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Post by ttf_anonymous » Fri Aug 05, 2011 10:12 am

Quote from: LX on Aug 03, 2011, 08:26PMSo so nice!! Glenn was one of the first jazz trombonists I ever heard [the first jazz album I ever purchased was Ellis' "Live at Fillmore!!]. He was out in LA a couple years ago and I was honored to get to play alongside him in a bone quintet led by Bruce Fowler [the other bones were Ed Neumeister, Phil Teele and myself]. The gig was in a mostly rock and roll bar in Hollywood [Bruce loves booking the group into unusual venues]. We played a lot of pretty edgy chamber music with lots of sections of free improvisation and Glenn was totally committed and authentic in this setting!

That funny horn he plays is a double trigger .508 bore tenor bone which I believe was made for him by the same guy who makes those whacky horns for Mnozil. He likes to use the triggers less for low notes, and more to take advantage of that horn's valve-bone like qualities as Doug pointed out. It gives him a special nuance to his phrasing and melodic choices. Thanks for posting this!!

LX

LX


There is another topic, by David Gibson, about storytelling as opposed to playing changes, and after having read some of the posts, I've thought Glenn Ferris was a good example of the mix between musical knowledge and musicality.
 
The tune they play is "two and one", written by Vince Benedetti.
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Post by ttf_Jox » Fri Aug 05, 2011 6:36 pm

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Post by ttf_baileyman » Mon Aug 08, 2011 2:47 pm

Here's a big sounding Puerto Rican trombone section with Orquesta Narvaez:

http://www.youtube.com/watch?v=PyGWow6CIA0

Big, big, BIG!!



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Post by ttf_DaveAshley » Tue Aug 09, 2011 11:02 am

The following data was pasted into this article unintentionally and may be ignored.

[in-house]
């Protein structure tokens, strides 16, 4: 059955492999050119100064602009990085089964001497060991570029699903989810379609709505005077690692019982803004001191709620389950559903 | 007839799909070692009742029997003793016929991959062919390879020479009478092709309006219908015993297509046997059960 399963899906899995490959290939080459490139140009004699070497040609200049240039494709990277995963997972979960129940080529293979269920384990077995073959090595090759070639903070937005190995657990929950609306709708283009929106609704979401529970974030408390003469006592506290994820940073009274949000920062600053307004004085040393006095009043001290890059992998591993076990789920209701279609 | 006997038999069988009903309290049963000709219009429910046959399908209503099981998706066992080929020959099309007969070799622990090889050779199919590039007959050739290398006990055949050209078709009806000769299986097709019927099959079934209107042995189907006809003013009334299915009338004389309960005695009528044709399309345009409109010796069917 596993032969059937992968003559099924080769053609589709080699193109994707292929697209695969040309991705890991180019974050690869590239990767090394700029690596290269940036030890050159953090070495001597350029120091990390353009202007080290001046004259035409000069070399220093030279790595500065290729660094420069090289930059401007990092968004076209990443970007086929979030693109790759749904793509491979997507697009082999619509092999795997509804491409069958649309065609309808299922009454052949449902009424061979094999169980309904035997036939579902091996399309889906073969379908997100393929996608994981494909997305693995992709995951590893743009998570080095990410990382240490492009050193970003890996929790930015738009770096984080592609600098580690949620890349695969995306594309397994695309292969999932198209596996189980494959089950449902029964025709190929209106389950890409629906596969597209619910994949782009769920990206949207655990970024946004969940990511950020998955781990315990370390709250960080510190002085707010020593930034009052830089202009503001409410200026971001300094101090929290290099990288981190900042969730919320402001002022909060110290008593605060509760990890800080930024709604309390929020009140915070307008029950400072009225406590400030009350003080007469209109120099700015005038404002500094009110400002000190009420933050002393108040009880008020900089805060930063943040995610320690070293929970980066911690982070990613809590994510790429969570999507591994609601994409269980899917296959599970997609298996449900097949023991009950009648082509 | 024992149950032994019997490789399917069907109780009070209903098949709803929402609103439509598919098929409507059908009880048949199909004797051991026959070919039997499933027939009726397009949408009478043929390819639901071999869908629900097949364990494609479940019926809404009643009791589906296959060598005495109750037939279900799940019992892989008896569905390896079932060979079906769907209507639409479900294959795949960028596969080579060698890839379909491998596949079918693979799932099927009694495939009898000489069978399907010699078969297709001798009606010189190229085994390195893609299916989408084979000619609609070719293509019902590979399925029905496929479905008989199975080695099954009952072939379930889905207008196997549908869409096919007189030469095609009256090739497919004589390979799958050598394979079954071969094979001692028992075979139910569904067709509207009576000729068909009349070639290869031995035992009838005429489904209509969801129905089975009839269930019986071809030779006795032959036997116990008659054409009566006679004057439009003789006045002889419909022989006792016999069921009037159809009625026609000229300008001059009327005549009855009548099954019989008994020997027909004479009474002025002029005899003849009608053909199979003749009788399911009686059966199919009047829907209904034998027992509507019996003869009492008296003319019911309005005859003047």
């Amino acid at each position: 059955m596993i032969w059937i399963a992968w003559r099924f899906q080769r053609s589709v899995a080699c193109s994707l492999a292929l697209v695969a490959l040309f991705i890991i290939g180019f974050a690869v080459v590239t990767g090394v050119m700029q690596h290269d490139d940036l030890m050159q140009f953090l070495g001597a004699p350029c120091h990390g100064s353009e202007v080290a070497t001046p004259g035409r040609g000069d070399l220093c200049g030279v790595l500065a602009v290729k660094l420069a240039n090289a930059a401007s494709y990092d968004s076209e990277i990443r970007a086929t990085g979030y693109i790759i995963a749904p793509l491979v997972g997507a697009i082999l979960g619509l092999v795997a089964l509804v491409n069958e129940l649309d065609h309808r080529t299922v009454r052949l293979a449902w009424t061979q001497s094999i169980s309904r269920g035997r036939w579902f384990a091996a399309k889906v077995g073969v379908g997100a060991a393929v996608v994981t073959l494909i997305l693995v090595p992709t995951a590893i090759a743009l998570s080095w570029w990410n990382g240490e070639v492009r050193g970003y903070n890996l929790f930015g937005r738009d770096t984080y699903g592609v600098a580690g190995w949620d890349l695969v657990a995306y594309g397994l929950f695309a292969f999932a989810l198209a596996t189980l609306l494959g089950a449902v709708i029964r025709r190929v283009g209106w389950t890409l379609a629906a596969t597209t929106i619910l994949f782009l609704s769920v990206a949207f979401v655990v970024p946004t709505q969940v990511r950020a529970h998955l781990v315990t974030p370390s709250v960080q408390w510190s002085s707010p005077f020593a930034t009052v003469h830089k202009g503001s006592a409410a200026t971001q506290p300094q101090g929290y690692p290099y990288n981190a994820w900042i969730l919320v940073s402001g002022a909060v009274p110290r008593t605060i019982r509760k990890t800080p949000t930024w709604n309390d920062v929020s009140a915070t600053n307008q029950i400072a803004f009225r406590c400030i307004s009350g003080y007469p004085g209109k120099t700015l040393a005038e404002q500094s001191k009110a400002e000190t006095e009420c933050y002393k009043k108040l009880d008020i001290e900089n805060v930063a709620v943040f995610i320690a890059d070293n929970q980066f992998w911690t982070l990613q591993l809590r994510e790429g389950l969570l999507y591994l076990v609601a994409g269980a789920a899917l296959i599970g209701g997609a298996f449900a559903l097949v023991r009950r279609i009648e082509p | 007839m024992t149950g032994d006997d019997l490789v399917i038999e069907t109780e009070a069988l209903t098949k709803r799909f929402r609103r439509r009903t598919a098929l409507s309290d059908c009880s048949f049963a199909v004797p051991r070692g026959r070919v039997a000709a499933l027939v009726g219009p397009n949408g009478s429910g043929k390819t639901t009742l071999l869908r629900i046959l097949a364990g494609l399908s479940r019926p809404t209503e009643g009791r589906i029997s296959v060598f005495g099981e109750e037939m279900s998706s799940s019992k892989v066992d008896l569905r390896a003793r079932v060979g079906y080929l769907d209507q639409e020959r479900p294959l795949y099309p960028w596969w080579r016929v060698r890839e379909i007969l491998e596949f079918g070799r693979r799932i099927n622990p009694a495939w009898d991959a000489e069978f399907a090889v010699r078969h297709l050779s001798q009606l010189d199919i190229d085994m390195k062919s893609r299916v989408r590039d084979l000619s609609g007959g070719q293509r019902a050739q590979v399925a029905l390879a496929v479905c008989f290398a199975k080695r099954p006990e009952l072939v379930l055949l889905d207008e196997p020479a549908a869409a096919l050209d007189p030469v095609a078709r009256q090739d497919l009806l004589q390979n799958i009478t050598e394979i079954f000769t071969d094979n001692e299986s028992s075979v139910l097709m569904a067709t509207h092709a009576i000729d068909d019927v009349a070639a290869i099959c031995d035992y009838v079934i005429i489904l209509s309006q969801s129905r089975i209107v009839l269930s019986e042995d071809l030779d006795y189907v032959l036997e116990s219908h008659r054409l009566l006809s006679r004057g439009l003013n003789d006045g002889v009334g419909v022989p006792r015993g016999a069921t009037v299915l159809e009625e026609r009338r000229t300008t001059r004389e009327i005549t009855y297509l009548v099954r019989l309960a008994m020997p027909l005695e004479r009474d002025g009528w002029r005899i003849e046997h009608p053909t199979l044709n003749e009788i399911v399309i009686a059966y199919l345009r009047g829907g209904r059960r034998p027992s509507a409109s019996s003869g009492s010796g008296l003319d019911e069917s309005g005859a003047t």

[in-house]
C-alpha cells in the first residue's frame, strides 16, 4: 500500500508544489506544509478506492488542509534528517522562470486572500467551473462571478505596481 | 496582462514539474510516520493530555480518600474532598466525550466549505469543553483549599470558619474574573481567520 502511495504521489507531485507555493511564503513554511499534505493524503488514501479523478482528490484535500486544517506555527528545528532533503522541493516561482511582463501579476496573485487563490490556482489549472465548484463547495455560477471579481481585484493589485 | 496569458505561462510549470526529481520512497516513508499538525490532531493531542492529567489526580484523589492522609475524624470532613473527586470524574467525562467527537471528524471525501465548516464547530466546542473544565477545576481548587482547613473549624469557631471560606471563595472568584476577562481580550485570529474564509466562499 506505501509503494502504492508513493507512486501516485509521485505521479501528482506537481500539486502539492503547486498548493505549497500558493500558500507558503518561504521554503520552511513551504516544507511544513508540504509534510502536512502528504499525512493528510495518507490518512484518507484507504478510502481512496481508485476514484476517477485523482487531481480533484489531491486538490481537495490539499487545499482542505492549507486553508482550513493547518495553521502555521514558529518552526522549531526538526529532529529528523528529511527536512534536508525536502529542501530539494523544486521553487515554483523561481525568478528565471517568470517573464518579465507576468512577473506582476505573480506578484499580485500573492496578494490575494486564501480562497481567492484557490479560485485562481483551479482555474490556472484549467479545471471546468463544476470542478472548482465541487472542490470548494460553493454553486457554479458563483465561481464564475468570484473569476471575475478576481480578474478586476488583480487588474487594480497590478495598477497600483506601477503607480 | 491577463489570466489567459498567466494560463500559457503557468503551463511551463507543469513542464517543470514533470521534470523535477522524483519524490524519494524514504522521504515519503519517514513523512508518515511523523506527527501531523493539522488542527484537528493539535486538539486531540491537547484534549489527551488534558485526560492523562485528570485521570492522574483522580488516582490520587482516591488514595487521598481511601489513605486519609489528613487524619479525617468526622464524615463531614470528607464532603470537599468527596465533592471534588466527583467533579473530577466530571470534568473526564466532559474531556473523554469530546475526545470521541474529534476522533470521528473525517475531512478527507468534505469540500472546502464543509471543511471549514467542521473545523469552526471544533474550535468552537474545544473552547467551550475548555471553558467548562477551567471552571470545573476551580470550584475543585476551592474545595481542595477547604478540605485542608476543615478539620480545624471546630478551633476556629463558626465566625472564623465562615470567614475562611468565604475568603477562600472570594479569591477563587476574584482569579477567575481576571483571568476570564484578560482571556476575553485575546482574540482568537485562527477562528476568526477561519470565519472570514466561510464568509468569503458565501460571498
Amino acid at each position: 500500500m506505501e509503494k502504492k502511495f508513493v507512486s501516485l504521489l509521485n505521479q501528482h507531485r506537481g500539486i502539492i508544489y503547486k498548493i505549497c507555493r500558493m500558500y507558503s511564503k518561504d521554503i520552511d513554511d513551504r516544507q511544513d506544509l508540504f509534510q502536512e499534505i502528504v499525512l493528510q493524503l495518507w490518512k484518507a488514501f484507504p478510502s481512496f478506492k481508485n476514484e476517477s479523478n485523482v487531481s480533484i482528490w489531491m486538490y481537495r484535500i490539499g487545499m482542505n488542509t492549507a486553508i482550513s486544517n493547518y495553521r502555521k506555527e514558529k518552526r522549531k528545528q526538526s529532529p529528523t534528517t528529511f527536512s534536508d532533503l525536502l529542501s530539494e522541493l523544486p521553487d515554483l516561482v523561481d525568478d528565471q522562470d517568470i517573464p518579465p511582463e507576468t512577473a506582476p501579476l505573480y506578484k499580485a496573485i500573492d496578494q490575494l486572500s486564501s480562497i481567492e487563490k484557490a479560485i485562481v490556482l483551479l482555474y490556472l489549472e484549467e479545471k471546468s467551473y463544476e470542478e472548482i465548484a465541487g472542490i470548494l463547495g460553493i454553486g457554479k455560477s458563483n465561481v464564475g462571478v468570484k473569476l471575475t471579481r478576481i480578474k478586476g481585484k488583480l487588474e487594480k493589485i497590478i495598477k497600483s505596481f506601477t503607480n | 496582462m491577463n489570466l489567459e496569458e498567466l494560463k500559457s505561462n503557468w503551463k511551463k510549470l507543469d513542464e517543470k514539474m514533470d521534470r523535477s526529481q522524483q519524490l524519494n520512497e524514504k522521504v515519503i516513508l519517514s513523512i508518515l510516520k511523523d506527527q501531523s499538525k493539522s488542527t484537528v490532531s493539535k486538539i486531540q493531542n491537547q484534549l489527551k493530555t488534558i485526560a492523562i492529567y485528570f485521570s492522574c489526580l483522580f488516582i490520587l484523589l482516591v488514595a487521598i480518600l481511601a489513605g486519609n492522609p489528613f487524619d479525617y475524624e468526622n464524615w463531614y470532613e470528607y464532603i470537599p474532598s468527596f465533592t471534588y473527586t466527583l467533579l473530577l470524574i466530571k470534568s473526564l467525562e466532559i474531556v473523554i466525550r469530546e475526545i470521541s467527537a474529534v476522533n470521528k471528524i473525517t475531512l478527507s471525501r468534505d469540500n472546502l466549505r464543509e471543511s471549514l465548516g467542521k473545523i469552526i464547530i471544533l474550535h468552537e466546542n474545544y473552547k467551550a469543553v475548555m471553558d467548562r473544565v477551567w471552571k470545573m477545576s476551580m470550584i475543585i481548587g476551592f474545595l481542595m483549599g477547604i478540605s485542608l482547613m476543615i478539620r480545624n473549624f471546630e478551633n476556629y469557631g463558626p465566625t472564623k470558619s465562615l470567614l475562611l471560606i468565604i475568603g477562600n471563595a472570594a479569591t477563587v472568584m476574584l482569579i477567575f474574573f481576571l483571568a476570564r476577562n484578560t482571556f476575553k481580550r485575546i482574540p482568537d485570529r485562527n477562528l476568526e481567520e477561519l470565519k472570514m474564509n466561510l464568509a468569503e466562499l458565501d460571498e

A creative little parody commercial about a common trombone accessory!:

 Image http://www.youtube.com/watch?v=WlM_Qv5AWMI
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Post by ttf_baileyman » Wed Aug 10, 2011 10:00 am

http://www.youtube.com/watch?v=1wFUUioMkH4

"After You've Gone", what used to be a very rare cut from Dick Gibson's 1969 jazz party, but now since it's on youtube, common as dirt!  Yeah!

This has one of my favorite Carl Fontana solos.  It even includes a terrific stoptime segment.  For those on the "what's wrong with jazz" thread, listen to the rhythms and the three-four-five note melodic cells Carl glibly employed.  These are squarely in the middle lane of the tradition highway and his line is squarely in the middle of the harmony.  No pattern fitting here.  No chord scales.  At least not as I read about in the recent improv texts.  It's more like he's playing along with the melody in his head, which seems to be a dying art. 

The clarinet solo is Bob Wilber, with Ralph Sutton Piano, Bob Haggart bass, and Gus Johnson, Jr. drums.  Trumpet is either Yank Lawson or Billy Butterfield. 
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Post by ttf_anonymous » Wed Aug 10, 2011 10:15 am

Quote from: baileyman on Aug 10, 2011, 10:00AMhttp://www.youtube.com/watch?v=1wFUUioMkH4

"After You've Gone", what used to be a very rare cut from Dick Gibson's 1969 jazz party, but now since it's on youtube, common as dirt!  Yeah!

This has one of my favorite Carl Fontana solos.  It even includes a terrific stoptime segment.  For those on the "what's wrong with jazz" thread, listen to the rhythms and the three-four-five note melodic cells Carl glibly employed.  These are squarely in the middle lane of the tradition highway and his line is squarely in the middle of the harmony.  No pattern fitting here.  No chord scales.  At least not as I read about in the recent improv texts.  It's more like he's playing along with the melody in his head, which seems to be a dying art. 

The clarinet solo is Bob Wilber, with Ralph Sutton Piano, Bob Haggart bass, and Gus Johnson, Jr. drums.  Trumpet is either Yank Lawson or Billy Butterfield. 

i agree that this is a great example of Carl's unique approach.  he is a wonderfully SWINGING and MELODIC player.  i also agree that he's playing along with the melody in his head.  but, he is also using scales as source material and patterns as source material.  they're HIS melodies and he employs them to excellent effect.  there are a couple of harmonic glitches to my ears, but they don't diminish an inspired performance. 

i wish more of the Carl clones understood the essence of his musical process as much as they obsess over his technical process. 

thanks for the clip...that felt GOOD.

dg
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Post by ttf_Graham Martin » Wed Aug 10, 2011 6:58 pm

I agree, that is an absolutely magnificent clip of Carl playing with a group of Condonites - every one a hero of mine. In case you had not noticed from my previous comments, that is my 'main' kind of music, the type that I am out most weekends trying to recreate. Not quite like Carl, however - Don't I wish!